California and Nevada are facing droughts more severe and long-lasting than lasting any in the past 40 years. The recent lack of rain has led to wildfires, damaged animal habitats, new rules and fines.
The most affected area, 80 % of California is suffering from the drought. The states lakes are dry, lawns are brown, and farmers have had to leave their land unplanted, therefore threatening food supplies.
Governor Jerry Brown of California declared a state of emergency in January. Residents were warned that conditions could get worse if it does not rain during the winter of 2015. Farmers' wells could run dry and communities could even run out of drinking water.
Despite these warnings, some residents of California are not taking the drought or its potential consequences seriously. In May, water consumption rose one percent, according to the State Water Resources Control Board. Because of this, water regulators decided to fine residents up to $500 a day if they are seen wasting water repeatedly. Currently, these fines apply to water usage outside, watering lawns, washing cars, watering plants, and hosing sidewalks and driveways. First-time violations will receive with a small fine or warning instead of the $500 penalty.
If followed, control board regulations could be increased California’s water supply to 3.5 million people in a single year.
“Outdoor water waste is unacceptable in a time of drought,” said Felicia Marcus, head of the State Water Resources Control Board. “We don’t know when it’s going to rain again…this is a dramatic action, but these are dramatic times,” she added.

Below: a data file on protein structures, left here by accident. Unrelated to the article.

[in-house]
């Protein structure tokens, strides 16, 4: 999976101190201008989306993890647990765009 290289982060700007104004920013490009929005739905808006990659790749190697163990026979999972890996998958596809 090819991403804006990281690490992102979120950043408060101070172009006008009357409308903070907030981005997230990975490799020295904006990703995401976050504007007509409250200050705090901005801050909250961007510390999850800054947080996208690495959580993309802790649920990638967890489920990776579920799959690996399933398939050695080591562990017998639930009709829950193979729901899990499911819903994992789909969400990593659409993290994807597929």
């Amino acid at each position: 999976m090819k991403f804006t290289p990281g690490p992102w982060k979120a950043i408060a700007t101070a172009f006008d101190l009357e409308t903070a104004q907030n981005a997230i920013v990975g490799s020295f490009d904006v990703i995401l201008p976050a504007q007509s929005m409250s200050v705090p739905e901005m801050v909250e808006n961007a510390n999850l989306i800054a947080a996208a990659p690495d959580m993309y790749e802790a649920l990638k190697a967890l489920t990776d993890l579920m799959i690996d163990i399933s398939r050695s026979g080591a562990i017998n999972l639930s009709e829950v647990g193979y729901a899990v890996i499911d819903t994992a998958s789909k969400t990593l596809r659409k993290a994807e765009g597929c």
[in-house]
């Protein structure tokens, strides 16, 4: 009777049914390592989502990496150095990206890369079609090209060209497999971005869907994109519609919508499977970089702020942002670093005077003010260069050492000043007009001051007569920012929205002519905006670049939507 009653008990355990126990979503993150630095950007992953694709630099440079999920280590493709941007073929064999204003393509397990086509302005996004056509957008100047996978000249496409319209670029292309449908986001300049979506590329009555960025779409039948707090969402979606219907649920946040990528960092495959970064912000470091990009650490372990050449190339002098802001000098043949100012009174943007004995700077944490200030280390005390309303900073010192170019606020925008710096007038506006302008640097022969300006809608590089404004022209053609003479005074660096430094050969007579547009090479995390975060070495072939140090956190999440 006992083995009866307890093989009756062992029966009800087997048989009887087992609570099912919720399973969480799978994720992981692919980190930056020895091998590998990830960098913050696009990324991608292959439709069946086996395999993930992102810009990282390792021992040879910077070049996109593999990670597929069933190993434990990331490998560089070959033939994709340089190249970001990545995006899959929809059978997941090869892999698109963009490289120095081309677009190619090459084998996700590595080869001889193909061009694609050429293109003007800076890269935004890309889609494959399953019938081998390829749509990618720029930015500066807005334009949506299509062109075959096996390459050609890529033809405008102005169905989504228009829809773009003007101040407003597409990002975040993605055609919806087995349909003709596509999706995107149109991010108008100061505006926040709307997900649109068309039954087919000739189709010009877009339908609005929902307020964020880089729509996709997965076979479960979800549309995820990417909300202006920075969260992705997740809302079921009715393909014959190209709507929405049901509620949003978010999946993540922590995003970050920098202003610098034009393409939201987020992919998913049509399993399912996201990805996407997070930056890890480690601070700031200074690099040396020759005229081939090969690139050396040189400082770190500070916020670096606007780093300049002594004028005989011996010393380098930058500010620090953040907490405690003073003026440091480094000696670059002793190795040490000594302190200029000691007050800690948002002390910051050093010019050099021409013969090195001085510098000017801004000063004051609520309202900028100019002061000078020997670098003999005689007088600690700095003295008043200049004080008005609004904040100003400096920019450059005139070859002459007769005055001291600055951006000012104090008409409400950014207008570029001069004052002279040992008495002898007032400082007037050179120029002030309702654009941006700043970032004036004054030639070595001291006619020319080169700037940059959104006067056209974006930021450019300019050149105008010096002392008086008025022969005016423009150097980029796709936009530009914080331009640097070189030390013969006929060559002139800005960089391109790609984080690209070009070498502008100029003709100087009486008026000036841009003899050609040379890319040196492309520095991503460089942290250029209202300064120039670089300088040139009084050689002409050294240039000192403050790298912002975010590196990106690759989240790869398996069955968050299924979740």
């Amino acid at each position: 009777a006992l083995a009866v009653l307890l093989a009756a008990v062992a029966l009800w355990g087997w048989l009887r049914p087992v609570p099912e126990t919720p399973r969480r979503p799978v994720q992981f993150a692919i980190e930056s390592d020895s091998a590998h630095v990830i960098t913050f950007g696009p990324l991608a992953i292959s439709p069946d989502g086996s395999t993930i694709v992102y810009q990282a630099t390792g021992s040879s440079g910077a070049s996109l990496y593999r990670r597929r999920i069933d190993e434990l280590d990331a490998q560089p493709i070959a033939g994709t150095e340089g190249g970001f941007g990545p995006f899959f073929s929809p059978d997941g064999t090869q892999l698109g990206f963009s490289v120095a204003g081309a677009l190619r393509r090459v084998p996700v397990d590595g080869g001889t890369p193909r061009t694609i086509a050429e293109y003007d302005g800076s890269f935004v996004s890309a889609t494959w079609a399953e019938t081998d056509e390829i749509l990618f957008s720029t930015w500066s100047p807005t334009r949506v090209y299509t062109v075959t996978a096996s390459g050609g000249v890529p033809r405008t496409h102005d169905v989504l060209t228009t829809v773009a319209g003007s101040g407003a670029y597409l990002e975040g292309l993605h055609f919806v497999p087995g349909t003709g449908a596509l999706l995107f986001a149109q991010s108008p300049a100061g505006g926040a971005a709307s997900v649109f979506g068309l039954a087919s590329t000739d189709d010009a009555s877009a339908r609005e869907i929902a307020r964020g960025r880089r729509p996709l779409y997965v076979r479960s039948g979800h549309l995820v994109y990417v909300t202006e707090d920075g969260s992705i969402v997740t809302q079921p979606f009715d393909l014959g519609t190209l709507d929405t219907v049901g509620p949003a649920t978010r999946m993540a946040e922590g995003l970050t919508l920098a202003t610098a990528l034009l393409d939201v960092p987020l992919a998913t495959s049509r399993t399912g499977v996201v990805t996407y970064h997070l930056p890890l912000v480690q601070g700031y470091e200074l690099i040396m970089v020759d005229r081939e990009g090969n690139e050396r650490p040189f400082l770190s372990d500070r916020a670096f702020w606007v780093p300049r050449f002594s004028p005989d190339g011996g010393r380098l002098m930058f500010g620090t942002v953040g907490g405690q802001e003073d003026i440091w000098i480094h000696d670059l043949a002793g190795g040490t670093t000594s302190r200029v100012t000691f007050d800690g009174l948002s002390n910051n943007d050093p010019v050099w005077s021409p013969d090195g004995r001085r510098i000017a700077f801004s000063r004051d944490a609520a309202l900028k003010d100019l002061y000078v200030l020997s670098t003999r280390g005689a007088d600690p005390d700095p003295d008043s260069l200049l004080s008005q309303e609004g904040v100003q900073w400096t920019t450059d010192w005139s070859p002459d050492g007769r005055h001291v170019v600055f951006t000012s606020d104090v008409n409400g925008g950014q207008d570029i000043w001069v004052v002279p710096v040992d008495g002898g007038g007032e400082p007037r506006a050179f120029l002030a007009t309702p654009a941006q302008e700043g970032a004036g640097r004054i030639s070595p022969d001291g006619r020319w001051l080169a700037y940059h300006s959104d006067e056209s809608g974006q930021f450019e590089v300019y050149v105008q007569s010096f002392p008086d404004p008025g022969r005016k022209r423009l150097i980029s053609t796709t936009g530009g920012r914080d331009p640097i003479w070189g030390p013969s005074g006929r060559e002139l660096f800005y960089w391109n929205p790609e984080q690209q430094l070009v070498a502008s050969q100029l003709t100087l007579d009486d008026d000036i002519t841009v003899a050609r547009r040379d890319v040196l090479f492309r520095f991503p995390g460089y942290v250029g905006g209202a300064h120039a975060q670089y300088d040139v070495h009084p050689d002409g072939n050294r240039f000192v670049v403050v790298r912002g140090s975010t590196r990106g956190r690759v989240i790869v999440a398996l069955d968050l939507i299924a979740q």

Another state affected by this three-year drought is Nevada. Lake Mead, near Las Vegas, has sunk to its lowest level since the 1930s. The lake is 247.1 square miles and is supplied by the Colorado River. When the lake is full, it is 1,296 feet above sea level. Now, it measures only 1,082 feet above sea level, and the reservoir is only 39% full. Las Vegas’s two million residents and 40 million tourists depend on the lake as a source for drinking water. If the lake drops seven more feet, Nevada and Arizona could see decreases in water supply.
The U.S. Bureau of Reclamation and their spokeswoman Rose Davis, projected that the drought was coming. “We are basically where we expected to be, given the dry winters in 2012 and 2013,” said Rose Davis, spokeswoman for the bureau. However, Davis’ agency also predicts that there will be a small increase in water supply by January of 2015.
Until this increase, adequate supplies of drinking water in the west will depend on nature and residents doing their part to conserve.
[Source: Time For Kids]